A 58-year-old Ndilo woman caught with hundreds of thousands of dollars worth of cocaine and other drugs during a 2016 traffic stop was sentenced to three years behind bars Thursday.
Mary Anne Lafferty stared at the ceiling of a Yellowknife courtroom as Justice Shannon Smallwood read the decision, sentencing her for four convictions of possessing drugs for the purpose of trafficking.
“I made a mistake and I’m sorry,” a sniffling and teary-eyed Lafferty said, standing to address the court before being sentenced.
Mary Anne and her 79-year-old mother, Vitaline Lafferty, were stopped by RCMP near Fort Providence on March 18, 2016 as part of a high-level drug trafficking investigation dubbed Project Green Manalishi. By monitoring the communications of a suspected drug network, Mounties learned a currier would be delivering Yellowknife-destined drugs to a blue SUV near the NWT/Alberta border.
A police search of Vitaline Lafferty’s blue SUV yielded 1.7 kilograms of cocaine, 85 grams of MDMA, 5.8 kilograms of marijuana and 11 bottles of liquid codeine.
A Yellowknife jury convicted Mary Anne Lafferty of eight counts of drug trafficking and possession charges in September.
Vitaline, who was driving when the pair were stopped, faced the same charges as her daughter, but she was acquitted on all counts by the jury.
“I made a mistake by not standing up for myself,” continued Lafferty, reading from pages of prepared notes.
At trial, Mary Anne rejected the Crown’s position that she knew full-well she was on her way to pick up drugs when she left Ndilo, testifying she thought she was partaking in a legitimate pickup for her daughter’s employer, Jerrie’s Delivery Service.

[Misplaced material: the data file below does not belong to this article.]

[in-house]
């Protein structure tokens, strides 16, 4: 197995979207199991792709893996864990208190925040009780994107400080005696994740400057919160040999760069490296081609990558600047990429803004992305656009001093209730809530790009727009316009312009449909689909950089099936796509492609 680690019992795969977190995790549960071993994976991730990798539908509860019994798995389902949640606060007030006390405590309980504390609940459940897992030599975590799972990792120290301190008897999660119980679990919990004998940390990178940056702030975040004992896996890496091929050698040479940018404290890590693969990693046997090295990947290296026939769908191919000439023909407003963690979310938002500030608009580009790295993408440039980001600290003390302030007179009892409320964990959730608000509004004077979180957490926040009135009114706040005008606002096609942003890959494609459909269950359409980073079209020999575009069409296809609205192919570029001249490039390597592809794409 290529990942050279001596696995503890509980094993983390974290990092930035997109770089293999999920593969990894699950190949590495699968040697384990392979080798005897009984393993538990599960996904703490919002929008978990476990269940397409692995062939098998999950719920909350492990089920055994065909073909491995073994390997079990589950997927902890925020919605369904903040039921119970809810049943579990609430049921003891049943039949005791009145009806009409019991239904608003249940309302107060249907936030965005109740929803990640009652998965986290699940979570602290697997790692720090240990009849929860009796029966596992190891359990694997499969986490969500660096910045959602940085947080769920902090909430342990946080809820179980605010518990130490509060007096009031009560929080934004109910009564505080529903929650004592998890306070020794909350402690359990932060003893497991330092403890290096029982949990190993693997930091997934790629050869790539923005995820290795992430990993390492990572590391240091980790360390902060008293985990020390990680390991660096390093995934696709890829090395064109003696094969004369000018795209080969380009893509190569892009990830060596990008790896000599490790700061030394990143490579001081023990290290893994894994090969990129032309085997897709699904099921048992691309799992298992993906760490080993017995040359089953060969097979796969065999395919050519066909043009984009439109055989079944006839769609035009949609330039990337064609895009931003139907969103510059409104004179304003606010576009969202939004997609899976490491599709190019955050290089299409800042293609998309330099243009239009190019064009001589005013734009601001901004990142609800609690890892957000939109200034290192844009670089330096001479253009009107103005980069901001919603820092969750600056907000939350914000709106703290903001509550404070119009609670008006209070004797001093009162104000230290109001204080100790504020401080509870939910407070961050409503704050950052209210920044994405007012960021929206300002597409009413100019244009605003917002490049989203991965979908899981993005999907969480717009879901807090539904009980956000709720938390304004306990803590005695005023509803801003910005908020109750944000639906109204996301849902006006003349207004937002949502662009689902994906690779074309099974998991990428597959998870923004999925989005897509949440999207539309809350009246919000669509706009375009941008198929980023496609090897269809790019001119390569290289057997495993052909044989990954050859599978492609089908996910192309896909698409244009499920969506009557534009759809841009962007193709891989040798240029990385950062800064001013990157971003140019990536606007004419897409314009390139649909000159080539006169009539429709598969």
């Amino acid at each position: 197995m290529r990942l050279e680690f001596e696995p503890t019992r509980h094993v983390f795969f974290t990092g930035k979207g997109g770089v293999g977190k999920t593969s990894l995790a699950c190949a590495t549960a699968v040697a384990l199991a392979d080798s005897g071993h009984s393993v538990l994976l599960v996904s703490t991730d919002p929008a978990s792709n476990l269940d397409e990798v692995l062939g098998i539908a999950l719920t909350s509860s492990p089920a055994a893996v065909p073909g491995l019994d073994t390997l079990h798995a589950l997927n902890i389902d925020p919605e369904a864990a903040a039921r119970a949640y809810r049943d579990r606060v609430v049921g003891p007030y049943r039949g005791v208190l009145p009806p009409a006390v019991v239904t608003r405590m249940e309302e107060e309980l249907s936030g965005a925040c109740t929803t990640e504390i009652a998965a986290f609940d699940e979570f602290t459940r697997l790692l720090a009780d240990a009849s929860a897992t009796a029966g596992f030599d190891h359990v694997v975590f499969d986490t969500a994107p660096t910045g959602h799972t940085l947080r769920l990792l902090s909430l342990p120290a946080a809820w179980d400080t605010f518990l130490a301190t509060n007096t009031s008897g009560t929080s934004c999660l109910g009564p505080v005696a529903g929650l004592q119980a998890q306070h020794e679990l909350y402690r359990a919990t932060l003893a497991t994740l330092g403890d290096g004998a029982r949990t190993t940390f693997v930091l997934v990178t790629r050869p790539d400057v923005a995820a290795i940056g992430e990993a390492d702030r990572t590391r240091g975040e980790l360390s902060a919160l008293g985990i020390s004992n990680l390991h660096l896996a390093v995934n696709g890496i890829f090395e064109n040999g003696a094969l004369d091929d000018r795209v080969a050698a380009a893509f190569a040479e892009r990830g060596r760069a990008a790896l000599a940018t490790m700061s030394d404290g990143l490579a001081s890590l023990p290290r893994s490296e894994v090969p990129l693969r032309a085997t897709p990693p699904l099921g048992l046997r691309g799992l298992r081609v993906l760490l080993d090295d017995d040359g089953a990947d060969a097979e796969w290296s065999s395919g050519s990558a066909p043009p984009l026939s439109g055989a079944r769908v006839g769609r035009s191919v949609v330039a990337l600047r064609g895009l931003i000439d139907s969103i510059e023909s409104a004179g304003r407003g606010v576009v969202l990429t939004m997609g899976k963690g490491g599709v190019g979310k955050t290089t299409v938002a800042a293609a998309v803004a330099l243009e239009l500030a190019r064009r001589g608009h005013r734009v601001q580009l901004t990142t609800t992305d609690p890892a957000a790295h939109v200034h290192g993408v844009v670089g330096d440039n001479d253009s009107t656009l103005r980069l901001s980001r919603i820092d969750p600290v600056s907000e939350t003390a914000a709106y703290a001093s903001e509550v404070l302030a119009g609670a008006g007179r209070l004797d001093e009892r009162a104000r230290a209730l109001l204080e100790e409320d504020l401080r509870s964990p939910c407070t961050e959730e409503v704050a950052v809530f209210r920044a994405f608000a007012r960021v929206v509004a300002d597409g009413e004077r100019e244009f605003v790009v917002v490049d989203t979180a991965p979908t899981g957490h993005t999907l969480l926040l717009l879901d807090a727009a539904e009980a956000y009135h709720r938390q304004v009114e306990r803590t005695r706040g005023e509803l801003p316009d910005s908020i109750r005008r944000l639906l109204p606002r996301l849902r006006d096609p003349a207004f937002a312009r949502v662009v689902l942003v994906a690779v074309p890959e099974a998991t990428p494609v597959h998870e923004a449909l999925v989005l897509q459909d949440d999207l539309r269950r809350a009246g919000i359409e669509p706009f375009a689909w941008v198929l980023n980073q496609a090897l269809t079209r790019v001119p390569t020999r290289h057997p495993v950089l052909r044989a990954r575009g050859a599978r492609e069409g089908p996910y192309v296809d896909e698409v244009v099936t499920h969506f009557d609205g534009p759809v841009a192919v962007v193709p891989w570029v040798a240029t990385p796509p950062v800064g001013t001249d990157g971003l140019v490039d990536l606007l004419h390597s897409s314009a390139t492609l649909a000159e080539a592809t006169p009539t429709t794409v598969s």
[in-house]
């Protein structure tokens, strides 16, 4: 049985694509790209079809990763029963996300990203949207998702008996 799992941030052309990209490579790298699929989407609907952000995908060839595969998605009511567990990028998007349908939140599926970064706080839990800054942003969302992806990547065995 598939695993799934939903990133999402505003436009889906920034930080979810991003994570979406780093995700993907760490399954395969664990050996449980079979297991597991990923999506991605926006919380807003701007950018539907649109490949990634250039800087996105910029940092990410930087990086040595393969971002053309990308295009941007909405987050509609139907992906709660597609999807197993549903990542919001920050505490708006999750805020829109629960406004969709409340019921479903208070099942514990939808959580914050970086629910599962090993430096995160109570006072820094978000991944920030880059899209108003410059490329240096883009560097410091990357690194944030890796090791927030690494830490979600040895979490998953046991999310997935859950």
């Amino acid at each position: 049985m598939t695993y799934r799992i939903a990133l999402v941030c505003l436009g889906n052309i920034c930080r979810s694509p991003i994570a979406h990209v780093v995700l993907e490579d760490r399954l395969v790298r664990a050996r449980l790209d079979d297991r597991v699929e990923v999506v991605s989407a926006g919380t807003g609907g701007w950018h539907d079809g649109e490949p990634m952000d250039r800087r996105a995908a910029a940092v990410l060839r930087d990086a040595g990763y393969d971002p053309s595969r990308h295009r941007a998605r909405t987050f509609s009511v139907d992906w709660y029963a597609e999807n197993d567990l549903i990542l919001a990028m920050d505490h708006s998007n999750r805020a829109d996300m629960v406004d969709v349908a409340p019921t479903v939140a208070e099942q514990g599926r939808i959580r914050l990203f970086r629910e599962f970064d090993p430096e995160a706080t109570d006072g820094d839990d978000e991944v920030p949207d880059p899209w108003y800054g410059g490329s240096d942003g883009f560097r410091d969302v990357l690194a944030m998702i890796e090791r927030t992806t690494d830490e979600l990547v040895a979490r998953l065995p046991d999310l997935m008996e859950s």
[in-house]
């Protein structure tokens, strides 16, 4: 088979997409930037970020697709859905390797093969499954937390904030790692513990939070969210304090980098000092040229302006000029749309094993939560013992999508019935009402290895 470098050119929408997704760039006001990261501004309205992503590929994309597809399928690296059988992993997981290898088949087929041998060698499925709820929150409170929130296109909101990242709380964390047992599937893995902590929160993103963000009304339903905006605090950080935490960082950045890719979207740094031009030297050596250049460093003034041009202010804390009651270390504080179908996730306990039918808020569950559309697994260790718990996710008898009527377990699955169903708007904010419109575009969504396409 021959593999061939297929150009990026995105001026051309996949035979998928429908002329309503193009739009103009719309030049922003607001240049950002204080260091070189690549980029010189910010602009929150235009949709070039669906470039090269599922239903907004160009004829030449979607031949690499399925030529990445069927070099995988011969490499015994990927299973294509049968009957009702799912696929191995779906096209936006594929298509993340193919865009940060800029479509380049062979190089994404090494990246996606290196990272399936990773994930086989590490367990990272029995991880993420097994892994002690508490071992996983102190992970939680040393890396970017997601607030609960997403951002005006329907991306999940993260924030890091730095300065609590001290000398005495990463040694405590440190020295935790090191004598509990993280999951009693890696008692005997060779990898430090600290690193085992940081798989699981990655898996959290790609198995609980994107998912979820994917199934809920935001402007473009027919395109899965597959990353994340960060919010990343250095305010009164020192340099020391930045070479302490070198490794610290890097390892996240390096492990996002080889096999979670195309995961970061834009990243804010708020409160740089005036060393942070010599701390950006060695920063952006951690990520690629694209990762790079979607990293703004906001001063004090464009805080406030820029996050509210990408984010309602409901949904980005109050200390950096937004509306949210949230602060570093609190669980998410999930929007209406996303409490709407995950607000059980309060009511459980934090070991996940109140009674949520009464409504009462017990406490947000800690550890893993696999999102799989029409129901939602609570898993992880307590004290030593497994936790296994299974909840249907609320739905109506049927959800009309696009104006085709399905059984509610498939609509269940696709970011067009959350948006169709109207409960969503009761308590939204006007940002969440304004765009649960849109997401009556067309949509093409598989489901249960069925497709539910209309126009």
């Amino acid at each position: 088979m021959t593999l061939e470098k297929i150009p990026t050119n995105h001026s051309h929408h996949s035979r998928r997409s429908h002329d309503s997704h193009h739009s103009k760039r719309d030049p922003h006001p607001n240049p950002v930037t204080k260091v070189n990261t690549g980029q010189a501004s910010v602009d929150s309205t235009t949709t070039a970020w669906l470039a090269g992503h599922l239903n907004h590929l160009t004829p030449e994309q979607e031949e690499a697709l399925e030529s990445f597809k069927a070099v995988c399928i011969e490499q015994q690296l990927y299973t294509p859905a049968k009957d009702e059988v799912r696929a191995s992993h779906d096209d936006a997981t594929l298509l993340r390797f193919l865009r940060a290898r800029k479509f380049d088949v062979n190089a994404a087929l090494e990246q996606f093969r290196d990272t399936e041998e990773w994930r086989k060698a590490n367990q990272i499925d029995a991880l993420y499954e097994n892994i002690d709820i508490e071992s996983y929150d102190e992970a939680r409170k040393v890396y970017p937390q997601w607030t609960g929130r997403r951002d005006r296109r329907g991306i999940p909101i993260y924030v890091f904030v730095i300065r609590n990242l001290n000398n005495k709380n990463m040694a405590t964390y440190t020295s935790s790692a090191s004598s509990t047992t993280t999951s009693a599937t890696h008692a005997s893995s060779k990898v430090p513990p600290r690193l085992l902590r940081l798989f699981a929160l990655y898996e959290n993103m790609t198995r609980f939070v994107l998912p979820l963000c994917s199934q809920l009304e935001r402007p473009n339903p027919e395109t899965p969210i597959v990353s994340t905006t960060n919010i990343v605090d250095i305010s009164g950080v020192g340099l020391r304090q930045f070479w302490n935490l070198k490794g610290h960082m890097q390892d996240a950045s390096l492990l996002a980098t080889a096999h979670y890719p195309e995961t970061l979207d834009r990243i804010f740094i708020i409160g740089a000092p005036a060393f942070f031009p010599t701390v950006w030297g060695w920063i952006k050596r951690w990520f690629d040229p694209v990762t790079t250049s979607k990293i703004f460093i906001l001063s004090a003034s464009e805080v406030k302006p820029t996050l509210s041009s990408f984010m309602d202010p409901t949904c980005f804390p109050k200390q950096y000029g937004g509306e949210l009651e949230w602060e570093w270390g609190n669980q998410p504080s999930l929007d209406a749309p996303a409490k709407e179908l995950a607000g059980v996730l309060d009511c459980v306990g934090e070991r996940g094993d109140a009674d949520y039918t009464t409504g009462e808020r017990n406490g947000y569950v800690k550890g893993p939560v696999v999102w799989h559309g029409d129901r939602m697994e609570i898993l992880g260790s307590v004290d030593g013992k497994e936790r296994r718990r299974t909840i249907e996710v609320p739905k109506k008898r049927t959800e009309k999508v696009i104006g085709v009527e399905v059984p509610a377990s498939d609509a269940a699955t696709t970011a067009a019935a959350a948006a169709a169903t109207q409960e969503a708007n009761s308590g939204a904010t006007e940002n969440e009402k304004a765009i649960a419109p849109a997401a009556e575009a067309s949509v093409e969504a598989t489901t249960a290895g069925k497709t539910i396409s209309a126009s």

At the last minute, Lafferty testified, her daughter, Katrina Stiopu, asked her make the trip on her behalf.
Stiopu is currently serving a four-and-a-half-year sentence after being convicted of stashing drugs for network-leader Tobb Dube. Dube, who used Jerrie’s Delivery service to move drugs in Yellowknife, received a nine-year prison sentence last year.
“I didn’t understand that when I said “yes” to my daughter … what that “yes,” would result in,”said Lafferty, holding back tears.
In an emotional plea, Lafferty implored Smallwood to grant her house arrest instead of custody, so that she could continue to take care of her grandchildren, who she called, “my heart, my life, my whole being.” Faced with incarceration, she said she won’t be able to wake up and hear “grandma.”
Lafferty recounted a traumatic five-year experience at a residential school – beginning at the age of seven – and detailed decades of domestic abuse against herself and her children at the hands of multiple partners. Fighting back tears, Lafferty revisited memories that still haunt her: being beaten “black and blue,” and hiding from violence for fear of her life.
“All my life I’ve let people abuse me,” Lafferty said, adding she thought it “part of life.”
“I know it is not now,” she said.